Posted Nov 08, 2011 06:57 pm CST
G. Turner Perrow Jr. presumably meant well. But the South Carolina practitioner spent a year updating an unidentified client about the progress of his effort to help her collect money from a former employer for unpaid vacation time, even though he determined early on that she wasn’t entitled to any such payment and hence didn’t attempt to collect the money.
Then, shortly before Christmas of 2010, he wrote her, suggesting that she accept a “settlement offer” of $592.32, which represented not quite 50 hours at $12 per hour. Although Perrow had spent more than two hours on the case, he said he would reduce his fee to $150 so the client would net $442.32, recounts the South Carolina Supreme Court in its written opinion yesterday.
The client did promptly accept the proposal. But Perrow didn’t get back in touch with her until February, almost two months later, at which time he paid her the $442.32 from his general account. He explained to attorney disciplinary authorities that he gave his own money to the client because he knew she needed it.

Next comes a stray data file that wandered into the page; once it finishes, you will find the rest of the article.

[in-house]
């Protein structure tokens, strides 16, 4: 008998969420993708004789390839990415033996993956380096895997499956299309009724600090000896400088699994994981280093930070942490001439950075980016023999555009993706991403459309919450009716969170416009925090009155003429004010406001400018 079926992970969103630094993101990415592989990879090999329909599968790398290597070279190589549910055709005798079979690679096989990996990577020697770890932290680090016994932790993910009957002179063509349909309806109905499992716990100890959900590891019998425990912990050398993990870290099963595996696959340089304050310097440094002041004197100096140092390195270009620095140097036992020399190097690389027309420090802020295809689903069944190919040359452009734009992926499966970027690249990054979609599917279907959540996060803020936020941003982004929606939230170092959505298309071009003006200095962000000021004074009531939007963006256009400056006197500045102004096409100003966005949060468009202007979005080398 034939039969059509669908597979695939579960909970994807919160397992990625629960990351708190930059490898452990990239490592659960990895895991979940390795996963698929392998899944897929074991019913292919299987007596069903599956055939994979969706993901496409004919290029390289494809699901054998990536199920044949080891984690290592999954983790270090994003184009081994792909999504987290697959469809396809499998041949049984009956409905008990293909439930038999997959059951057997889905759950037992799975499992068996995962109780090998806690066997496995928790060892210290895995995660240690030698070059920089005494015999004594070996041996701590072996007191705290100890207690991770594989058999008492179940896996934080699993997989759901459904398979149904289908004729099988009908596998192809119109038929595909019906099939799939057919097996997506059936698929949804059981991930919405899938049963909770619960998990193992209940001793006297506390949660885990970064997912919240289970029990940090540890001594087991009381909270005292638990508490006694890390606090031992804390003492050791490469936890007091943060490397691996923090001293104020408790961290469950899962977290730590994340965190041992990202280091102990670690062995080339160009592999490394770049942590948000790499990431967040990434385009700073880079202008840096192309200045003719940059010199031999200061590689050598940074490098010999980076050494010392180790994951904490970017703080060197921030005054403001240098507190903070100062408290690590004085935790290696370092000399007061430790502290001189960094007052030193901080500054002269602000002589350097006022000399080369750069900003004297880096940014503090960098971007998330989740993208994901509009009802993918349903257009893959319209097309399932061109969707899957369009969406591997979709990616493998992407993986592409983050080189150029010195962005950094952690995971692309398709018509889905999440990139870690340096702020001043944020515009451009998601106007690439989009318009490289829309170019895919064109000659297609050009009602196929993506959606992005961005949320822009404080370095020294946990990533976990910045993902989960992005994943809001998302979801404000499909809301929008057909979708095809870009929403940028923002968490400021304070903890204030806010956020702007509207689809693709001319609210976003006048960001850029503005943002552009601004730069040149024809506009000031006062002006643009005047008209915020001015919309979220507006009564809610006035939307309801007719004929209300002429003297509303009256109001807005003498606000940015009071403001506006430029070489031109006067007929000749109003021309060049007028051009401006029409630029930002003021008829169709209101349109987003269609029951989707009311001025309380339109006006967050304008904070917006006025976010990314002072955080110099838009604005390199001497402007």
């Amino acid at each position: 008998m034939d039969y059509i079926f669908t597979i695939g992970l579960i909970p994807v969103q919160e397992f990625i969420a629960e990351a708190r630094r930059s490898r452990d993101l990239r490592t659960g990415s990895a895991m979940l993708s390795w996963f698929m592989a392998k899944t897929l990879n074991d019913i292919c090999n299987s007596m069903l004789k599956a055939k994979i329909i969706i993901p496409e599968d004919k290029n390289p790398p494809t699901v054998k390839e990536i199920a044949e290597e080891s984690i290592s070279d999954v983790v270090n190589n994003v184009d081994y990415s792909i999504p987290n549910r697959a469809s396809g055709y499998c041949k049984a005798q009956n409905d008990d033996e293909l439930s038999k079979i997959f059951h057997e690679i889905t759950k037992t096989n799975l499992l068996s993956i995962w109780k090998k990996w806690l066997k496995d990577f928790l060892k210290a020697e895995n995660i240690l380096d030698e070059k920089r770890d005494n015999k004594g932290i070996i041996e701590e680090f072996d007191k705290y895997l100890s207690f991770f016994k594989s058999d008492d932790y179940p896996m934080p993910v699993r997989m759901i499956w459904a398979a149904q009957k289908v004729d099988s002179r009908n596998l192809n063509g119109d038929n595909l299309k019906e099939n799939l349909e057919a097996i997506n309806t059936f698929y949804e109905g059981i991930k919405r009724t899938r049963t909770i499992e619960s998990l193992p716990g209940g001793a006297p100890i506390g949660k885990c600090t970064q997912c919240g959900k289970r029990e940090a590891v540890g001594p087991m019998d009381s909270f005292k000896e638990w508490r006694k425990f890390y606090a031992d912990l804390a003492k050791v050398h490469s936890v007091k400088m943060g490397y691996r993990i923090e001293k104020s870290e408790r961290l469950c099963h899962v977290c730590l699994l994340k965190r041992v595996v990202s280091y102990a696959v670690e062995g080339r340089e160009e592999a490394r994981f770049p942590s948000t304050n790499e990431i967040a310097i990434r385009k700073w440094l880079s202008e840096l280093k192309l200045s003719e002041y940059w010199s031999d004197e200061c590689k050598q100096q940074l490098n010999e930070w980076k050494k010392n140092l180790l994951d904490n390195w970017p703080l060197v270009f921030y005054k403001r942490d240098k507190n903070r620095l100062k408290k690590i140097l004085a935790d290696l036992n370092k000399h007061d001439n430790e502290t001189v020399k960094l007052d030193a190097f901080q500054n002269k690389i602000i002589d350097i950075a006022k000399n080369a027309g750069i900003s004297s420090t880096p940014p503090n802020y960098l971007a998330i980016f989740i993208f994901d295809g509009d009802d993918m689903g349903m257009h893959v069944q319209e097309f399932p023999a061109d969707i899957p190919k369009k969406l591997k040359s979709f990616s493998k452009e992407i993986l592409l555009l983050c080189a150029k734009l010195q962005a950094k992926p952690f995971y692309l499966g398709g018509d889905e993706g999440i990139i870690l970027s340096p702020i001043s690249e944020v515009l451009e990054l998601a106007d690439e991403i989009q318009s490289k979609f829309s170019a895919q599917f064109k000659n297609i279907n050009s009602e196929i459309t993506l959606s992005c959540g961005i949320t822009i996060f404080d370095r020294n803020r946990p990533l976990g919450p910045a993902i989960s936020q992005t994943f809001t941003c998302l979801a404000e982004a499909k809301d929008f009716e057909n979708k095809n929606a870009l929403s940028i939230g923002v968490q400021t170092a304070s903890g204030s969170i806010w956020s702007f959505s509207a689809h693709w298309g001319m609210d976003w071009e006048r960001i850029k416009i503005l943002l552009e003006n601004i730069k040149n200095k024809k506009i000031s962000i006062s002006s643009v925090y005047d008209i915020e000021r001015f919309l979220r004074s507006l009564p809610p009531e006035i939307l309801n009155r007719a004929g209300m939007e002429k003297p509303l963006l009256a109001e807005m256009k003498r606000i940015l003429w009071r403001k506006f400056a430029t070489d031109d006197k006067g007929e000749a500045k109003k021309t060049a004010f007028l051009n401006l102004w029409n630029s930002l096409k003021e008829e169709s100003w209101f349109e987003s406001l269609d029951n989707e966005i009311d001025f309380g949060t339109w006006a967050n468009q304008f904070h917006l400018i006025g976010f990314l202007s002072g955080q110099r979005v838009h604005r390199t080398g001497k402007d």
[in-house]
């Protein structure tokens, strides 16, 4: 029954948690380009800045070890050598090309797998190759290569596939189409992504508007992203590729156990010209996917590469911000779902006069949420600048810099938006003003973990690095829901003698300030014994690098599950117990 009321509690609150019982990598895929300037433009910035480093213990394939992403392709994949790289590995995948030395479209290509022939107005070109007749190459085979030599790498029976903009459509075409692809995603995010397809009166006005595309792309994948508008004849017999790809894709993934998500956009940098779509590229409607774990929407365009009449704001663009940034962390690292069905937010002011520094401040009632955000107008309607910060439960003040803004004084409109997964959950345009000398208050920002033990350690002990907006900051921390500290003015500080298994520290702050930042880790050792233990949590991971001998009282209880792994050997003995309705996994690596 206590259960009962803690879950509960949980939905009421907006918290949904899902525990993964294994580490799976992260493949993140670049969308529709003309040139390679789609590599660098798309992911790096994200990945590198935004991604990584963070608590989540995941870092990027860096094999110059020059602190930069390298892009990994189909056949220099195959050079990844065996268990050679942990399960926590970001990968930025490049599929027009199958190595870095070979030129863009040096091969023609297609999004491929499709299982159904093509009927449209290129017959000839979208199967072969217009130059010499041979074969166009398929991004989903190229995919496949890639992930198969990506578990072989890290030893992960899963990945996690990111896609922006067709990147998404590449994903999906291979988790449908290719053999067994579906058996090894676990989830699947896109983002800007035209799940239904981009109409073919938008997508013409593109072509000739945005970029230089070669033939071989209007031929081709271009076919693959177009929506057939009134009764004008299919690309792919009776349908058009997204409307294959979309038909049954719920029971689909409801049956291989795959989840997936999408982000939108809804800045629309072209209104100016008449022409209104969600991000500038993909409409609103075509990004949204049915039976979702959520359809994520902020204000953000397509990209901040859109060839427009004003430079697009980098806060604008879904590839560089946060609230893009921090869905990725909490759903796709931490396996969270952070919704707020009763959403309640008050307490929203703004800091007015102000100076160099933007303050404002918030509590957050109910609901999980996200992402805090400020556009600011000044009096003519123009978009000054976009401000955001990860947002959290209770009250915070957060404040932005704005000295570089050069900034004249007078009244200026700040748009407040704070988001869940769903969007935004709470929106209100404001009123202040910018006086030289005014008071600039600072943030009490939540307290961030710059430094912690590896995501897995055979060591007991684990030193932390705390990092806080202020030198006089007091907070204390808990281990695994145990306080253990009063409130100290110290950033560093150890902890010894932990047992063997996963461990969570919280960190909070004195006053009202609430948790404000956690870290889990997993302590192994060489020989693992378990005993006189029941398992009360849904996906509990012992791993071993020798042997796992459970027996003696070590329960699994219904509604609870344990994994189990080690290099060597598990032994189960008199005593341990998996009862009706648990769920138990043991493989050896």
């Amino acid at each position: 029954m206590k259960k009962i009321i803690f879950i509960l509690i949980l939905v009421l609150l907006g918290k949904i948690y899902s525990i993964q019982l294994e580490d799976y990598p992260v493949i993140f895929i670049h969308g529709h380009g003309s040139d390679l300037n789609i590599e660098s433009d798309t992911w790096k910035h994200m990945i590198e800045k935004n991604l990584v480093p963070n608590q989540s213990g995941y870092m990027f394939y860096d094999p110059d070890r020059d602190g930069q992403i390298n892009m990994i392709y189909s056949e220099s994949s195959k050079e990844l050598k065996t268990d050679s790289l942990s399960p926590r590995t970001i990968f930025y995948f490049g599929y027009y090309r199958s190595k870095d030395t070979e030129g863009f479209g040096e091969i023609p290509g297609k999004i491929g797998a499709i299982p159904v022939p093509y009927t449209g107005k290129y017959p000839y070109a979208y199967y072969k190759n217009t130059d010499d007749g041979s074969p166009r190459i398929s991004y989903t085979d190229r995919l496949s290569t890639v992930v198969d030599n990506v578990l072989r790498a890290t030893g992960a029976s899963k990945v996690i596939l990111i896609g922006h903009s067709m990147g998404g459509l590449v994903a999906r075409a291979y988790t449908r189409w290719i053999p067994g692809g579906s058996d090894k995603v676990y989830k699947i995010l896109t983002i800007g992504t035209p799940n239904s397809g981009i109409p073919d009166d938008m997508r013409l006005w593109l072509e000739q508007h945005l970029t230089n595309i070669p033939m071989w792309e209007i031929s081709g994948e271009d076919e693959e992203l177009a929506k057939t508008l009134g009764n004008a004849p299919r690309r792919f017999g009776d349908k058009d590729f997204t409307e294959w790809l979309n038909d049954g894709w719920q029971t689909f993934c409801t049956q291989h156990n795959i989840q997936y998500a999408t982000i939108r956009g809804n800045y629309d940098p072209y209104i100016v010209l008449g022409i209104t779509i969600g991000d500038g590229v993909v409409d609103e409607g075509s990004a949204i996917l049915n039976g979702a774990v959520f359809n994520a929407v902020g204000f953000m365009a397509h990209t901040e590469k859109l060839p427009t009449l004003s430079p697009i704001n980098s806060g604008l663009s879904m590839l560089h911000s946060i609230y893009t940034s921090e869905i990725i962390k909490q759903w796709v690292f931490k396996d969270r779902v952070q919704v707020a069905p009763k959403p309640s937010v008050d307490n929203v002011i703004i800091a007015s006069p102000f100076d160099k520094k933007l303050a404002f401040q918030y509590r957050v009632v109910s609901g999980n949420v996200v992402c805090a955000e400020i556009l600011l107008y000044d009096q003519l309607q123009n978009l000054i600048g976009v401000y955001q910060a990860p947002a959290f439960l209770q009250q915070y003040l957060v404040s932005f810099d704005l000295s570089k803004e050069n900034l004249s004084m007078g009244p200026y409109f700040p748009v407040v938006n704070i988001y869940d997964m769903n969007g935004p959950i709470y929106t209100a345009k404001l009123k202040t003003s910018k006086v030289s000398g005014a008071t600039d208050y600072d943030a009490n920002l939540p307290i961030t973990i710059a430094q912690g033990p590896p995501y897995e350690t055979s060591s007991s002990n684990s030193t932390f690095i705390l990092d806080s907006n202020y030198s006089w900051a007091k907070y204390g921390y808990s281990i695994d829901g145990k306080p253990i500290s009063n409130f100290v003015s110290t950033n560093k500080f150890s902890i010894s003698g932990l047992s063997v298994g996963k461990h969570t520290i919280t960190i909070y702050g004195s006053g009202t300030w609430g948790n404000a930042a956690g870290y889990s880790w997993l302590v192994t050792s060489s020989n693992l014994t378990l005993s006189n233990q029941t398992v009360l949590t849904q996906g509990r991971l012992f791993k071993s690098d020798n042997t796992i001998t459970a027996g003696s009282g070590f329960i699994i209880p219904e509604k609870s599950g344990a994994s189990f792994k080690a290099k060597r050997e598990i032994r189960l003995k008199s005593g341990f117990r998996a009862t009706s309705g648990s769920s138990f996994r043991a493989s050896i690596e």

His handling of the matter merited a public reprimand, the supreme court determined, noting that it violated attorney ethics rules concerning keeping a client informed and responding promptly to client inquiries and providing candid advice. It also, the court said, conflicted with a lawyer’s duty not to engage in conduct involving “dishonesty, fraud, deceit or misrepresentation” or that is prejudicial to the administration of justice.
Hat tip: Legal Profession Blog